Spring Review: Quarterbacks

Brett Hundley faced no challengers, but the competition between Asiantii Woulard and Jerry Neuheisel appeared a bit stiffer than we might otherwise have expected...

For just the second time in seemingly forever, this spring we weren't faced with a starting quarterback controversy. For the second straight year, Brett Hundley was an incumbent with no challengers, as it should be. Hundley had a good spring, and looked like he'd made some real improvement since the end of the season, with a slightly tighter motion and a bit more zip on the ball. His decision-making looked like it had improved somewhat as well, but there were still a few times per practice where he'd hold onto the ball a bit too long in the pocket. That said, it's clear he's making strides in that department, and it'll be interesting to see how much more improvement he's able to make by San Bernardino after he's had time to digest the film from the spring.

The actual interesting competition at the position, though, was between the primary challengers for the backup to Hundley: Jerry Neuheisel and Asiantii Woulard. Heading into the spring, and through the first week or two, we felt pretty strongly that unless Woulard looked like he had regressed considerably, he should win the backup job since he's a more likely candidate to win the starting job in 2015 than Neuheisel. Two factors went into us changing our opinion. First, while we'd be reluctant to use "regressed" to describe Woulard, it's probably fair to say he hit a plateau in his development. Second, Neuheisel actually has improved since last year, with a slightly stronger arm and clearly a better understanding of the offense and his skillset.

Brett Hundley.
Right now, if UCLA were to play a game next week, the backup looks like it'd be Neuheisel. Despite a two interception hiccup in the spring game, he was steady all spring, and made much better decisions with the ball than he had the previous two years. Woulard, as we talked about in the early reports, looks like he's making some adjustments to his throwing motion, and from what we saw, it's still a work in progress. We're actually a little surprised that he's changing his motion, since he had a good one last fall, but this spring he looked like he was cocking the ball right behind his ear rather than the smoother, slightly longer motion he had last year. His footwork was also a little off at times, which led to the ball sailing over the heads of running backs on swing passes and on downfield throws.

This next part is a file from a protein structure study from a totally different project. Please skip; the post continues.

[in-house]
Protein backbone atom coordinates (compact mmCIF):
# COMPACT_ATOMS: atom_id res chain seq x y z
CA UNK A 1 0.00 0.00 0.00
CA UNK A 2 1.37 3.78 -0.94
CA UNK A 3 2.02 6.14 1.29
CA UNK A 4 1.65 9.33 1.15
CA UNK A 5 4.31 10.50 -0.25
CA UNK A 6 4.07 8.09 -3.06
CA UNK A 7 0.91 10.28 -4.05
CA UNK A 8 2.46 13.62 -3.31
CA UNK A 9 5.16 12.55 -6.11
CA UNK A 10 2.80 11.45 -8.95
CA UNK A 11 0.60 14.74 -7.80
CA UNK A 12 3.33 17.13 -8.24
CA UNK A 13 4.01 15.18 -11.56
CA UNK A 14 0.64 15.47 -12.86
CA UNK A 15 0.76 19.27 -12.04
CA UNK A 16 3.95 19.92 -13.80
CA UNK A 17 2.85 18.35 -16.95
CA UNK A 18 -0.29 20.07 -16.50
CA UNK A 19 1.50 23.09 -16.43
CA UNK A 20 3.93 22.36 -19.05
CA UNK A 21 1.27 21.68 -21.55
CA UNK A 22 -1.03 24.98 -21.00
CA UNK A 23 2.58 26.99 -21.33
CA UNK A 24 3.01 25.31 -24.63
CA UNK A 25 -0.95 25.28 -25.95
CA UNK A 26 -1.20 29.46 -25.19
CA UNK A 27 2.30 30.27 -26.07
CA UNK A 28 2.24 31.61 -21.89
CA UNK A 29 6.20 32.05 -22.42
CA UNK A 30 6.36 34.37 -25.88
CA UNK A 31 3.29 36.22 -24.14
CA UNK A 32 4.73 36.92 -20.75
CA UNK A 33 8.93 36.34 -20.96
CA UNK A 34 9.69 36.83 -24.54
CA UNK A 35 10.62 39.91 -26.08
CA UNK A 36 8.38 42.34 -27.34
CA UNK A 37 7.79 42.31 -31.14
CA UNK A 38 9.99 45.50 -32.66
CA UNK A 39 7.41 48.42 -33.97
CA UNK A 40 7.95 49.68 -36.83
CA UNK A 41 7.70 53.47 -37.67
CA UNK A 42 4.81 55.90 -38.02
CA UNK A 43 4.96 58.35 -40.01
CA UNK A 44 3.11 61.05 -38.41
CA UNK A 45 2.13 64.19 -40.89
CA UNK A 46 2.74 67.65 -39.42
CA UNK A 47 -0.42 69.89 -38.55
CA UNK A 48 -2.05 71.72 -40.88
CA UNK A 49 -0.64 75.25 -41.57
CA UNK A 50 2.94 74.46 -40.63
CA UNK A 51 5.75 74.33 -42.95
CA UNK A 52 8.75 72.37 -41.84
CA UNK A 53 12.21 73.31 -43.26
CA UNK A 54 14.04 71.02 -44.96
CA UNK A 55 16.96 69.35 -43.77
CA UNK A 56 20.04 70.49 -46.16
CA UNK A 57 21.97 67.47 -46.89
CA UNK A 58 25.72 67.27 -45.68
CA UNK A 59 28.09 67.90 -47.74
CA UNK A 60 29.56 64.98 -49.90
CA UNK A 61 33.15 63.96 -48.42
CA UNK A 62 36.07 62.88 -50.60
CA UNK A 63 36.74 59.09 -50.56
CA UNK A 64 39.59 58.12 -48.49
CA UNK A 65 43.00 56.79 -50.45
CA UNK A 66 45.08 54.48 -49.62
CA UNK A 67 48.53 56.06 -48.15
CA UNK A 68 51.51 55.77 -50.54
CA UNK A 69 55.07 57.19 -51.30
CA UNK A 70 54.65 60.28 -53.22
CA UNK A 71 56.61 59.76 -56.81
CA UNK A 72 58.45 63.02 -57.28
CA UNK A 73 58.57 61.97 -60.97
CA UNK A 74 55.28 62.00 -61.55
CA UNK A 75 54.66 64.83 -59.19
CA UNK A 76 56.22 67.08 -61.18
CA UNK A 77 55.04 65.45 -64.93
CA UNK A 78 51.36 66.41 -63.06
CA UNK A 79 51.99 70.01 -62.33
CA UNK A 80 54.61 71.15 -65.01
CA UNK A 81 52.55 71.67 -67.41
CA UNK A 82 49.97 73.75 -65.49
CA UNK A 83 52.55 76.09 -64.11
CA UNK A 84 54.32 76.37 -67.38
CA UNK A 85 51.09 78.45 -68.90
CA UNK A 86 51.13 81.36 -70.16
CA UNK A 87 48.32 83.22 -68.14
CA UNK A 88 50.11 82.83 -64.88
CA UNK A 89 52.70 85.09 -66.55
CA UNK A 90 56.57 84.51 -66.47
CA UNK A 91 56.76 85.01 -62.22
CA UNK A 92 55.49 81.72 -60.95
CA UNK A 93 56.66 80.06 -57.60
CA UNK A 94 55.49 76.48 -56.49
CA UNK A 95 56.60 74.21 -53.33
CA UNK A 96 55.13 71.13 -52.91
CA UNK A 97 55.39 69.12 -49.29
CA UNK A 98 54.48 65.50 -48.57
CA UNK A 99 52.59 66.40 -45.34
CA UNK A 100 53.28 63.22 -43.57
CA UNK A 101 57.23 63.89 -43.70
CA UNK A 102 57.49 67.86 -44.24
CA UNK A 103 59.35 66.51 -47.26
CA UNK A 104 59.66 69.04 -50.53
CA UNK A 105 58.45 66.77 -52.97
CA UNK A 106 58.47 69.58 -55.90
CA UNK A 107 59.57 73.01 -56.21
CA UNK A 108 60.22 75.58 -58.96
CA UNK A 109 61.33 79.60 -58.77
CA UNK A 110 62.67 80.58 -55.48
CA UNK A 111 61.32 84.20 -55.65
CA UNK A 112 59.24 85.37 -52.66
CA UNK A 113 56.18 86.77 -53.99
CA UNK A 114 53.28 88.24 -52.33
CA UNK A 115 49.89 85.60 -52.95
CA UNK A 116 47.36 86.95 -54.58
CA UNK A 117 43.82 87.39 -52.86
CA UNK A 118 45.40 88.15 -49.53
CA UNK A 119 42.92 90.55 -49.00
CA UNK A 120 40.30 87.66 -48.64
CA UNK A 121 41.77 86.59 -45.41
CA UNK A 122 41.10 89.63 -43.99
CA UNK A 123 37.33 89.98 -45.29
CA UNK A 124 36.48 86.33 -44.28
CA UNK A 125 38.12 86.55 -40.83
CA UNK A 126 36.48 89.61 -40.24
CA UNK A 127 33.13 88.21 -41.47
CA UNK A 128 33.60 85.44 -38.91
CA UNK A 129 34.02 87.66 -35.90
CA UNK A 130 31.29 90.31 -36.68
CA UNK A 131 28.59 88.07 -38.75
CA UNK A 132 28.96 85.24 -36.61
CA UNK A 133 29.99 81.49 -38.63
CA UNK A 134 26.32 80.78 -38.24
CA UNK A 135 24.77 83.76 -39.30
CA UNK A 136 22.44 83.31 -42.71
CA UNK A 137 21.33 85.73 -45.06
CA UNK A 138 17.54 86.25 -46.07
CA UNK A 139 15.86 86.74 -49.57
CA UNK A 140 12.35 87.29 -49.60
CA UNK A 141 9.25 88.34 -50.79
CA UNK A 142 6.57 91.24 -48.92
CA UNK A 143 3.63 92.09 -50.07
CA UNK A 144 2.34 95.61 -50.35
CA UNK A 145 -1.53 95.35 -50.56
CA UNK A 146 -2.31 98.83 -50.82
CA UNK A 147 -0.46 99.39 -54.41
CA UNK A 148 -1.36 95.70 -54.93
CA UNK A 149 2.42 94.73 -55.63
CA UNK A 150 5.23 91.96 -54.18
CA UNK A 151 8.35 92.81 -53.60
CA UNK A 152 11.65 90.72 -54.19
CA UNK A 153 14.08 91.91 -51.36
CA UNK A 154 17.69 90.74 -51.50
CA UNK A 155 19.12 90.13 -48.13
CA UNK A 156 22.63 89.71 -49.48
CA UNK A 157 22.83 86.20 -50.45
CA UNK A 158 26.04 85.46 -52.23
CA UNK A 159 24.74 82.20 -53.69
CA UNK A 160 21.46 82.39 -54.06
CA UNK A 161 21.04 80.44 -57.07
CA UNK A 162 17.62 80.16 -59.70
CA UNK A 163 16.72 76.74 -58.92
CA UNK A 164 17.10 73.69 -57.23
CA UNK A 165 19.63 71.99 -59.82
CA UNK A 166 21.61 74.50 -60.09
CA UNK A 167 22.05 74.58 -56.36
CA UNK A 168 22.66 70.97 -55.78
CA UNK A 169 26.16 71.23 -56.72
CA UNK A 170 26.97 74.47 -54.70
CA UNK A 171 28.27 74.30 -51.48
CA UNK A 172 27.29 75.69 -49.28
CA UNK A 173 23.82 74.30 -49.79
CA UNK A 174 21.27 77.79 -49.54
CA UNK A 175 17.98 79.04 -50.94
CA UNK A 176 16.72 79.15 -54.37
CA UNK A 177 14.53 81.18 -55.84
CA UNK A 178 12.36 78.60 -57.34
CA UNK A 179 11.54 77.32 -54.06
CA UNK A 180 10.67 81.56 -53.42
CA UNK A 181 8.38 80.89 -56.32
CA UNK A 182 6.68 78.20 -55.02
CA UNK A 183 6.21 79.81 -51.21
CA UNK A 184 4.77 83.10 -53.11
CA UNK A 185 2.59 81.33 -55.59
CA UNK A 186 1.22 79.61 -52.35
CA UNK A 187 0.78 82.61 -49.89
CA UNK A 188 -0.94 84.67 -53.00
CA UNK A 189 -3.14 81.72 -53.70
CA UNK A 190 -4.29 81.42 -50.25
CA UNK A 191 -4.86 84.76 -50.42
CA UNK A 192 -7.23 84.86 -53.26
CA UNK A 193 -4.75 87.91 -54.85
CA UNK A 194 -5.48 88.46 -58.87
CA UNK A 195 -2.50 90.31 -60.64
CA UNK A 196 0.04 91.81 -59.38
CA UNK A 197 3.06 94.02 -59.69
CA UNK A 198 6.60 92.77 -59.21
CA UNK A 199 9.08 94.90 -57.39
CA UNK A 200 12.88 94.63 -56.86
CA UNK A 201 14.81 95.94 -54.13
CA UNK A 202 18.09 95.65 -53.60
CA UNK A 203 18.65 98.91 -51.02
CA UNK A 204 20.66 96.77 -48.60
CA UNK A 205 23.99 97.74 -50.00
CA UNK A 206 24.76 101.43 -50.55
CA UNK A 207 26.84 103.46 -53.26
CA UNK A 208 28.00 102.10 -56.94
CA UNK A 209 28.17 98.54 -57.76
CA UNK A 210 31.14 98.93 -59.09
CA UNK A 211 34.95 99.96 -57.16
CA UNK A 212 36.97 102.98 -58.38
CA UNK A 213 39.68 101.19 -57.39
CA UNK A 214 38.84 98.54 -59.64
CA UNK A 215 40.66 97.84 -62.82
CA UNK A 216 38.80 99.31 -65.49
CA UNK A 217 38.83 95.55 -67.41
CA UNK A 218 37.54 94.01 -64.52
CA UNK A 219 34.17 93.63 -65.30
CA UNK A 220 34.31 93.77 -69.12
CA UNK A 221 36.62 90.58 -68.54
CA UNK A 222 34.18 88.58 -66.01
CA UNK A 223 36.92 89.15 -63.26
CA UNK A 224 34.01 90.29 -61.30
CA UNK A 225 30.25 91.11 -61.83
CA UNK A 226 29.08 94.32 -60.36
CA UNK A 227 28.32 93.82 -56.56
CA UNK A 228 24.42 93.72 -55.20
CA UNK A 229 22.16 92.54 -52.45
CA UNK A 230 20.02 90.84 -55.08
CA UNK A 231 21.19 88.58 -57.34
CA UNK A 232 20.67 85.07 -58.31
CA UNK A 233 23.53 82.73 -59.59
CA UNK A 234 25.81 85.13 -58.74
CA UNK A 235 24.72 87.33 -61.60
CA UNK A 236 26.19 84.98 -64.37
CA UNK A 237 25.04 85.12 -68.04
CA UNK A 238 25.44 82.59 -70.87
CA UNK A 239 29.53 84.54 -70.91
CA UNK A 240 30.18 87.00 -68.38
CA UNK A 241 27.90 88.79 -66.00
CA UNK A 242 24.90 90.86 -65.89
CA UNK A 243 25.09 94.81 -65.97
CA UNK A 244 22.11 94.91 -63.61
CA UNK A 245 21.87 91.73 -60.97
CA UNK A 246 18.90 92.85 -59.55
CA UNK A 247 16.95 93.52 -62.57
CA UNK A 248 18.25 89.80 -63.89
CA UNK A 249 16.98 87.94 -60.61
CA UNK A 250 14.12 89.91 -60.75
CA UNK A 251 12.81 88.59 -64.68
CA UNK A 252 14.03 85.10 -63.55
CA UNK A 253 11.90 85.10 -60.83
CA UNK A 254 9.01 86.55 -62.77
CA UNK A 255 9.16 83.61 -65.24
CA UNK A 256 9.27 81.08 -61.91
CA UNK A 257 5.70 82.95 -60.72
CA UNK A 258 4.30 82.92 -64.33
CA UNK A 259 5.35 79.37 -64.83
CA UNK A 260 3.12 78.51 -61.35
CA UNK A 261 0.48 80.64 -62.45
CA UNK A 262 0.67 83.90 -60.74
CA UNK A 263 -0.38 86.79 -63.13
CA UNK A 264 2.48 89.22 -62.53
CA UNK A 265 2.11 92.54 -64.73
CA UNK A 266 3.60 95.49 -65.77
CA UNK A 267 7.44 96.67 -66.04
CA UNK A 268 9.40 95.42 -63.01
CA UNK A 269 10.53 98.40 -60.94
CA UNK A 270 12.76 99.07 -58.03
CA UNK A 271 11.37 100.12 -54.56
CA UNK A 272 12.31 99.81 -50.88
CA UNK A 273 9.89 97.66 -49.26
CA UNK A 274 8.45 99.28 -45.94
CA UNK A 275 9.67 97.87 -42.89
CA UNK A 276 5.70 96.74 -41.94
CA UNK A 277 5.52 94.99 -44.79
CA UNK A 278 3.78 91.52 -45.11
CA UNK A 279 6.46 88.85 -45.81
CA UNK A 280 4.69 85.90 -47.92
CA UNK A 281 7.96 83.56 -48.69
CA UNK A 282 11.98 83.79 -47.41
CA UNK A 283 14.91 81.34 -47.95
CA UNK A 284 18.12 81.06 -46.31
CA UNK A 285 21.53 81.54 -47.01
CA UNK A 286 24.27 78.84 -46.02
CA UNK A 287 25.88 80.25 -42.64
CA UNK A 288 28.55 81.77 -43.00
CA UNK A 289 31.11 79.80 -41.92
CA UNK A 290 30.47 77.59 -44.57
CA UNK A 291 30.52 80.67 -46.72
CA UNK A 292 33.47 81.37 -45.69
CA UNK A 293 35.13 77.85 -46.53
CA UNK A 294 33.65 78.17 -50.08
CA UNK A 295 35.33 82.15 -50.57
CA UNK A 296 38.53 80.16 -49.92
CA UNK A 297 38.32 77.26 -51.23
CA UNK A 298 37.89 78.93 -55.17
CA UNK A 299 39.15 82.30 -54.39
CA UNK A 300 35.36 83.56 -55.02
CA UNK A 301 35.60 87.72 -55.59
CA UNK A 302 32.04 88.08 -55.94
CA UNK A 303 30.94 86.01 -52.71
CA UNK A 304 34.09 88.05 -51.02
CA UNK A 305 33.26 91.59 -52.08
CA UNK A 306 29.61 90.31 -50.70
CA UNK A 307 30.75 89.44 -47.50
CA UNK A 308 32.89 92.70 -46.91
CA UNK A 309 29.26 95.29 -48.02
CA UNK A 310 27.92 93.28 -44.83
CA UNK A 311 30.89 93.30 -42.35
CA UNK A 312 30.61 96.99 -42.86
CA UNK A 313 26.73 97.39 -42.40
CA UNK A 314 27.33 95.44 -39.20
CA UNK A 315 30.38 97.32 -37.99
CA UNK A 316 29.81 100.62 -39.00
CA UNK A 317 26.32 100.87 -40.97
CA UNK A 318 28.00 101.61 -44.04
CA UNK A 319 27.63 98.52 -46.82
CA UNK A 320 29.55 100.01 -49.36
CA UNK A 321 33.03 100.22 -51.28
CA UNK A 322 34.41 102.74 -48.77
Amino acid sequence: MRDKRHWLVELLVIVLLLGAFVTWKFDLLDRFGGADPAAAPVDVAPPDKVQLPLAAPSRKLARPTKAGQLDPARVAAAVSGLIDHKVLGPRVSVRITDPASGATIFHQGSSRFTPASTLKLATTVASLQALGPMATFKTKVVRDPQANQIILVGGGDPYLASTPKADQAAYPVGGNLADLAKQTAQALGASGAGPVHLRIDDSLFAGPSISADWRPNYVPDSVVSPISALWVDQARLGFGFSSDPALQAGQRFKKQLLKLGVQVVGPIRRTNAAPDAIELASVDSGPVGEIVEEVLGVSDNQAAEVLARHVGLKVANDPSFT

That's just the bad part, though. When Woulard was on, which was at least half the time, he was sharp, and could hit every throw. That one sequence in the spring game where Tyler Scott dropped two perfectly thrown sideline passes on roll outs was a good demonstration of what Woulard's potential is. As of now, there's a bit too much inconsistency in his game, but, if the light comes on over the next few months, he could blow past Neuheisel and secure the backup job midway through San Bernardino.

Mike Fafaul was his usual self this spring, looking once again like he had the best throwing motion of the bunch. As we've said for his entire time at UCLA, he's a talented walk-on, and is a valuable asset in the quarterback rotation as a backup and scout team quarterback.

Our Best-Guess Depth Chart for San Bernardino:

Quarterback
Brett Hundley
Jerry Neuheisel
Asiantii Woulard
Aaron Sharp
Mike Fafaul

Our Wild, Ill-Advised Guess at the Depth Chart for Virginia:

Quarterback
Brett Hundley
Asiantii Woulard
Jerry Neuheisel
Aaron Sharp
Mike Fafaul

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